POLK COUNTY -- Residents of Polk County are in cleanup mode after last week's perfect storm combination of snow, followed by warmer temperatures and heavy rainfall led to widespread flooding.
This first major storm of 2012 caused Polk County to declare a disaster and has drawn comparisons to the floods of 1996 and 2007.
And there may be more rain on the way.
Though the flooding has been compared to that of 2007, Polk County Administrator Greg Hansen said last week's storm and aftermath was anything but predictable. He said some areas that haven't flooded before were under water last week, while flood-prone areas had minimal or no issues.
"What I've learned over the years is that almost every flooding event takes on its own story," he said.
The Luckiamute River certainly lived up to past flood comparisons, with a near-record crest of 34.23 feet on Thursday.
County public works crews, Sheriff's Office patrol and search and rescue units worked around the clock to monitor conditions, close roads and help keep residents out of danger.
Photo by Pete Strong
Larry Dixon of Independence (center) photographs the scene along Gun Club Road Thursday after Ash Creek rose above its banks and flooded the area.
"This is their third or fourth day in a row," Hansen said Friday. "They're getting pretty tired. But they are doing a good job."
In Dallas, the storm dropped 6 inches of rain in two days, which, combined with snow melt, closed two city parks and the Rickreall Creek Trail System and turned Rickreall Creek into a raging mess of muddy water.
Residents living near waterways or drainage ditches prone to flooding scrambled to fill and pile sandbags around their properties. The city opened two sandbag filling stations at Dallas High School and at the Lyle Ballfield Complex last week. As waters quickly rose, DHS released about 160 students Thursday to assist in filling and delivering sandbags to people trying to protect their homes.
Photo by Pete Strong
Sandbag filling stations like this one downtown at the Independence Civic Center were kept busy last week.
Elijah Toepfer spent part of Thursday afternoon filling sandbags to place around his mother's house on Monmouth Cutoff Road. During the 2007 flood, he said water was waist high in the home.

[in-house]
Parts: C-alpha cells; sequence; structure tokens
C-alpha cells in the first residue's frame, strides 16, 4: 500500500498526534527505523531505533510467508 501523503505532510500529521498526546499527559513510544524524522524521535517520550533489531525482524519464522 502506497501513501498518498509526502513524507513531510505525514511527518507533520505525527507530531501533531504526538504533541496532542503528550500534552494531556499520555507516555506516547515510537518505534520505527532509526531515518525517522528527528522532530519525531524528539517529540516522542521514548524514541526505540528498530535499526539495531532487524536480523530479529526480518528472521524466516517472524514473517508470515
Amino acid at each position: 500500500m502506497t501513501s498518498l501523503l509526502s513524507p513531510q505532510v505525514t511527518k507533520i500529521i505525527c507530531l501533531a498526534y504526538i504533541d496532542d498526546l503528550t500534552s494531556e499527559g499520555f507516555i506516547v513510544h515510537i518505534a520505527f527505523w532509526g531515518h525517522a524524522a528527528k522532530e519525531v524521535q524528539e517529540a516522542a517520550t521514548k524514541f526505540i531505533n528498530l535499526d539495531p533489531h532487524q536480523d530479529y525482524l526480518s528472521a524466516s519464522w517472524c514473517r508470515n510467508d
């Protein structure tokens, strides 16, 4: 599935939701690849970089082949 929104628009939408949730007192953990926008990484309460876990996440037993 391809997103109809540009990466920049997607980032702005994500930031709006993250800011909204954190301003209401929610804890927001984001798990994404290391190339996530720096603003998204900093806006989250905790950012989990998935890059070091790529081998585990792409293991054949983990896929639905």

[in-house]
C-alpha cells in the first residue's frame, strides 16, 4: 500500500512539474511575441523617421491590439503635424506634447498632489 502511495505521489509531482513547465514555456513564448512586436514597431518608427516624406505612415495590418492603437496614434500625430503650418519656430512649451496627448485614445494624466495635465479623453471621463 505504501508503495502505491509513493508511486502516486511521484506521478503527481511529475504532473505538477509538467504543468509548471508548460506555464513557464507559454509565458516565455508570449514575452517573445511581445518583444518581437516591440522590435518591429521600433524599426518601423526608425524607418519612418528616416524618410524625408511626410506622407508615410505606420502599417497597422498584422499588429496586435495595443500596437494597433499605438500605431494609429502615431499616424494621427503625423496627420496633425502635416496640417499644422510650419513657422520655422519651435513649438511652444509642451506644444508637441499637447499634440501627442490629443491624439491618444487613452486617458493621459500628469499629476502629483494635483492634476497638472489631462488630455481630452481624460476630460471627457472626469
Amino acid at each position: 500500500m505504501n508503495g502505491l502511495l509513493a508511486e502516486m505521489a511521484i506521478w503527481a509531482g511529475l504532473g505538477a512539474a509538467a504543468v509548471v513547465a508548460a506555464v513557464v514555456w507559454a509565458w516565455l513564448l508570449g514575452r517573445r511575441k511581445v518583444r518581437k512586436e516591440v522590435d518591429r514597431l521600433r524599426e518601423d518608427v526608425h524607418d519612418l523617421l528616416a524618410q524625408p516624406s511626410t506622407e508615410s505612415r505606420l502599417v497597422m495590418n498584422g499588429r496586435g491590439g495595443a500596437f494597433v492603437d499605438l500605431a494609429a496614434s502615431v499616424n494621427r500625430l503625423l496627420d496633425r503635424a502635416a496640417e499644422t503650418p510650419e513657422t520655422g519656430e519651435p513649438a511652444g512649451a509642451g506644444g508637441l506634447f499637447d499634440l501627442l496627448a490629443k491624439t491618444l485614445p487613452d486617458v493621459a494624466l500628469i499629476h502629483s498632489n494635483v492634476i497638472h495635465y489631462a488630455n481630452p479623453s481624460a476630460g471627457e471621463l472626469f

"The creeks are getting pretty high and it's going to keep raining," he said. "I would rather be safe than sorry. It tends to flood out there."
City crews worked quickly to channel runoff from a 100-acre undeveloped hillside north of West Ellendale Avenue into a detention pond in Kingsborough Park. Dallas City Manager Jerry Wyatt said the detention basin prevented 20 million gallons of water from spilling into homes in the area.
Photo by Kurt Holland
The Little Luckiamute River just above the namesake falls at Falls City was a raging waterway during the peak of the flooding on Thursday.
Independence residents had the opportunity to witness Riverview Park become a lake as the Willamette River encroached ever higher last week.
Heavy rain overwhelmed the city's sewer system, causing a backup that affected homes and flooded basements. High water closed off streets, including Gun Club Road, which closed by Wednesday.
Monmouth City Manager Scott McClure said Monmouth residents were spared major flood damage, for the most part.
On Thursday, Luckiamute Valley Charter School rushed to send students home as high water from the Little Luckiamute River moved toward its parking lot. Kings Valley Charter School opened late Thursday only to send students home early due to road flooding. LVCS, along with all of Central School District, was closed Friday due to the storm and high water.
Graphic by Pete Strong
Historic Luckiamute River flooding crests (in feet).
Falls City may have seen the most rainfall during the storm, with 10.2 inches in 50 hours, ending at 10 a.m. on Thursday, according to weather spotter reports. In the same time frame, Grand Ronde saw 5.4 inches of rain. Heavy rain may not be done with us yet, though.
Polk County Sheriff Bob Wolfe said another storm in this week's forecast isn't projected to cause nearly as many issues as last week's drenching, but county officials are on alert. The forecast has it moving through in two days, but if it stalls and drops more rain than expected it could become a problem, Wolfe said.
"It's a wet system, they say, but hopefully it will just keep moving," he said.